Our first step together is in identifying where your organization is today in its diversity, equity, and inclusion (DEI) journey compared to where your employees and stakeholders want it to be. Companies often come to us saying they want to begin or do better in their DEI efforts and need to take action now. They also want their efforts to be comprehensive, sustainable through any leadership changes in their organizations, and continuously improving.
Our comprehensive approach builds ESG and CSR underpinnings into the four perspectives of the traditional balanced scorecard—Financial, Customer, Internal Process, and Learning and Growth—to ensure DEI is reflected in all of your efforts and activities; from your corporate business strategy down through to the details in your brand guidelines.
Morant McLeod uses continuously evolving industry best practices to measure where you are today and develop your MM Modified Balanced Scorecard to include your equity and inclusion scores and guide you through our evaluative process to identify areas of strength and weakness.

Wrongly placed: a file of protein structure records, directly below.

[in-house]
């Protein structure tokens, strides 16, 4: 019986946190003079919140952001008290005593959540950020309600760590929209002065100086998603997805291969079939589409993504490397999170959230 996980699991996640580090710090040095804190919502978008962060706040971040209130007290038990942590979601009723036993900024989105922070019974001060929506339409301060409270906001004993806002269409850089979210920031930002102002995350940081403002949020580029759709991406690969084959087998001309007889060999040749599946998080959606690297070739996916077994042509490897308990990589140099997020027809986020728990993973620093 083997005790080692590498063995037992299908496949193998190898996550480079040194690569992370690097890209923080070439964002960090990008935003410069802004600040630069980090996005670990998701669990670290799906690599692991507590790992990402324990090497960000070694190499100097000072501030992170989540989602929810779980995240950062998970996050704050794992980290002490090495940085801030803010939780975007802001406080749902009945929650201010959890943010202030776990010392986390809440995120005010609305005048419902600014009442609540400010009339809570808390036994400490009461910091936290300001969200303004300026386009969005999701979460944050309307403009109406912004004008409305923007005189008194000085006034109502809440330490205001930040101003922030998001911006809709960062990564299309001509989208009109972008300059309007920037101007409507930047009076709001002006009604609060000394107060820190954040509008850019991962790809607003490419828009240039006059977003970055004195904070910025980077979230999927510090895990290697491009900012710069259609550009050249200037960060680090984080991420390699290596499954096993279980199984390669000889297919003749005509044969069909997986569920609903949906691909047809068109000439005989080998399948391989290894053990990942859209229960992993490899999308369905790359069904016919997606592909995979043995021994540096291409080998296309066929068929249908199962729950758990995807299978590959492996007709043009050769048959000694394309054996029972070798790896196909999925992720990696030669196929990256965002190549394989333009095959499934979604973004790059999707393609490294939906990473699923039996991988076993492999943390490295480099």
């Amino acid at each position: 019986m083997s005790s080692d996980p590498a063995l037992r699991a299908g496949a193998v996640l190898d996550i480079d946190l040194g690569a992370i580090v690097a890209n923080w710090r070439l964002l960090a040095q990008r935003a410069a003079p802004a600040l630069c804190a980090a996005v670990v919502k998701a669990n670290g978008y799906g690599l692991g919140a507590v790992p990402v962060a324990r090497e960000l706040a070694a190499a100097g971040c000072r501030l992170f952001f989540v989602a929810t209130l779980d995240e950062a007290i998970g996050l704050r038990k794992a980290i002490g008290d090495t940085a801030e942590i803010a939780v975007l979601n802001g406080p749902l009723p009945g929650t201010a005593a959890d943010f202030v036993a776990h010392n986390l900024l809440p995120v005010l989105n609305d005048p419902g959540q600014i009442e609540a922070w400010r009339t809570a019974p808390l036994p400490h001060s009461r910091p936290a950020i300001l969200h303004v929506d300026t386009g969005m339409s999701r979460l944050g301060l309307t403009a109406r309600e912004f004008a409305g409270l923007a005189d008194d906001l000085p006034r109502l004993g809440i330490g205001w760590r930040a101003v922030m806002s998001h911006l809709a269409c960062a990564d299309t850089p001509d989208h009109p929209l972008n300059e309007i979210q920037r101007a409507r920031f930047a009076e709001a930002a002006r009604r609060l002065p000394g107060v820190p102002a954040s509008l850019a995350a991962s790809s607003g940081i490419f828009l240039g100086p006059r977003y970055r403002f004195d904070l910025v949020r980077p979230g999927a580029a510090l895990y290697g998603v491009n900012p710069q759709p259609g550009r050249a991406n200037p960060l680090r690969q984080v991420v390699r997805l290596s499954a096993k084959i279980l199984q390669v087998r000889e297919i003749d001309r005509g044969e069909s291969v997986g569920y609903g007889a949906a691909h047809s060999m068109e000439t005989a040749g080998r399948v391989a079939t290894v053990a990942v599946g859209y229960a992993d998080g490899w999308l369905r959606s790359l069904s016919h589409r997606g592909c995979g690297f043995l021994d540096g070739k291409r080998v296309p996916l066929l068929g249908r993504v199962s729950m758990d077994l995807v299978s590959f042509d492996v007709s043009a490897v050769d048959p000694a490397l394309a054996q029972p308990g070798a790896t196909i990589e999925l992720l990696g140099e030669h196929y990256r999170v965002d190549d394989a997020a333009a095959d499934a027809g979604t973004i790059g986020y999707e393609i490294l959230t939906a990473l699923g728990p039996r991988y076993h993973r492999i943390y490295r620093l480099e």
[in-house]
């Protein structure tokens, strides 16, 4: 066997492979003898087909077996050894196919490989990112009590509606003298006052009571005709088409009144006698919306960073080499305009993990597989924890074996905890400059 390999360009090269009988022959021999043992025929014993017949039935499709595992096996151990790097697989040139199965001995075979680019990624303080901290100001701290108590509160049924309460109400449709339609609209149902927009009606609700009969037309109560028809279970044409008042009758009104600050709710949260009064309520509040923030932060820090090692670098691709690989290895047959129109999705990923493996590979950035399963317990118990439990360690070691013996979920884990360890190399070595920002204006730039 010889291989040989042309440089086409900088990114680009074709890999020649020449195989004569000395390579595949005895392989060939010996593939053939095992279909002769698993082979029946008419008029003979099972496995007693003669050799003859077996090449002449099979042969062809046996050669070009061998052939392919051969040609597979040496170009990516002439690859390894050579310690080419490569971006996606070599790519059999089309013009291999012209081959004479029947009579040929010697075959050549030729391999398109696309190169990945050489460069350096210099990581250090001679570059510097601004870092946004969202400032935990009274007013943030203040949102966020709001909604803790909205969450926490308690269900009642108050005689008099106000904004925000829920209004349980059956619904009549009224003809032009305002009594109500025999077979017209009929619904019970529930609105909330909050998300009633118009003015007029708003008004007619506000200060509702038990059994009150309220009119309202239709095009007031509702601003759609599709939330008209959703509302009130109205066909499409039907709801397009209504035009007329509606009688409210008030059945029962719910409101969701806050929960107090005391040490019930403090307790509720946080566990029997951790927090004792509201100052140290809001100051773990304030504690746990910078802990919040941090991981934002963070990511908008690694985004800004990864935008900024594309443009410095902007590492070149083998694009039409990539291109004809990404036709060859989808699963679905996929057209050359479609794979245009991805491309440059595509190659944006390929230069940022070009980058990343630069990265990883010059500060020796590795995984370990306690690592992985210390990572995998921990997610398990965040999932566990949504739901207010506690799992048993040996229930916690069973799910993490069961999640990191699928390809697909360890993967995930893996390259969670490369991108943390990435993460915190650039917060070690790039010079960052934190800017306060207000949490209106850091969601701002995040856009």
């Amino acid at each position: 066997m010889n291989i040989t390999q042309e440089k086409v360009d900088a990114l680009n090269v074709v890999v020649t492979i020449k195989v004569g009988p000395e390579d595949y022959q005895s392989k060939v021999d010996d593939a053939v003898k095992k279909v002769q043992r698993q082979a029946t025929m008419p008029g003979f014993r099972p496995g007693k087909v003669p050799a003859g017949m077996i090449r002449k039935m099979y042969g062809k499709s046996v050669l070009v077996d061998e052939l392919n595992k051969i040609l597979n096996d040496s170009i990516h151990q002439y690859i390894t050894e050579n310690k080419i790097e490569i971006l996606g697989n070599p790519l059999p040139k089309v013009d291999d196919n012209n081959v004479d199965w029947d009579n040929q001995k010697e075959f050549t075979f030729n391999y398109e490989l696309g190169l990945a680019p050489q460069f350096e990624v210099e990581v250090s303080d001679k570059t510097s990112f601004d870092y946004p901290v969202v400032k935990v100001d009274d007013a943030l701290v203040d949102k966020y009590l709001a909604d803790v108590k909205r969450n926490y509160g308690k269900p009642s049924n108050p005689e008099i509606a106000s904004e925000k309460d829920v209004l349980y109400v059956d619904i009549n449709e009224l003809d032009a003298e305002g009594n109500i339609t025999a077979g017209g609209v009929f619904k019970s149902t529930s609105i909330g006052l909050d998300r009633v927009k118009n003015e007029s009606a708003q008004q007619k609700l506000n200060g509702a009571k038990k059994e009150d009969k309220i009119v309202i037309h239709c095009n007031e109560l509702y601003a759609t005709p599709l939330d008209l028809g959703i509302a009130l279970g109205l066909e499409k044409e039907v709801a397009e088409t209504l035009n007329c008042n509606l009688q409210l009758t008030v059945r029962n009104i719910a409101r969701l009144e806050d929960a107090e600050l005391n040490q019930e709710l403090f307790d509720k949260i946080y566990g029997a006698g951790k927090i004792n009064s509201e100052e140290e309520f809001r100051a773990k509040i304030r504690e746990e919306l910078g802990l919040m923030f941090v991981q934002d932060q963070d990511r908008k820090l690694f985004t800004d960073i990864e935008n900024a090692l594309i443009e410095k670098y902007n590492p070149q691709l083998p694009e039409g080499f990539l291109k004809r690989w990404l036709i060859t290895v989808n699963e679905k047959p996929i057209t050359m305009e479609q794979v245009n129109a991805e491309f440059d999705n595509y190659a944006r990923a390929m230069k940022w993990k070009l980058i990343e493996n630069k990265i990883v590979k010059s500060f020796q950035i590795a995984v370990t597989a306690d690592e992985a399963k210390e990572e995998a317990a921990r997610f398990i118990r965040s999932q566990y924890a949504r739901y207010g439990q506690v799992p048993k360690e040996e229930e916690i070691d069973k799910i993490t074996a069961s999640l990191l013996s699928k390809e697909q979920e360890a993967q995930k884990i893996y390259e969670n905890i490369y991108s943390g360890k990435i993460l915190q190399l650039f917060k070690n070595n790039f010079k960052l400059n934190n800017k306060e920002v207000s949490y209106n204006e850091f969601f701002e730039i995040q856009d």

Our approach ensures that diversity, equity, and inclusion are at the forefront of your organization’s objectives and that your efforts are not undertaken out of a sense of compliance, but one of commitment. Our methodology includes an assessment of leadership, that there is process transparency, and that there is clarity in recruiting, promoting, and succession planning policies and procedures.
We amplify the voices of those who are wielding small amounts of power in your organization. We augment their backgrounds and concerns so that their small measure of equity has just as much effect in their lives as anyone else’s regardless of position and power.
Action vs analysis. Analyzing the organization and your current industry landscape is important for the ongoing growth of your DEI efforts. However, metrics change over time, and without ongoing action, the feedback required to react and improve continuously isn’t realized fast enough.
When it comes to making decisions and moving forward with DEI efforts, leaders and managers often find themselves stuck in analysis, paralyzed for fear of missteps, unintended exclusions, or for simply not doing enough. In many cases, leadership may find it difficult to leave analysis and move forward, while employees and other constituents are expecting or demanding action. Companies are often at different places and stages when it comes to moving along their DEI analysis-action continuum, generally behind where they’d like to be.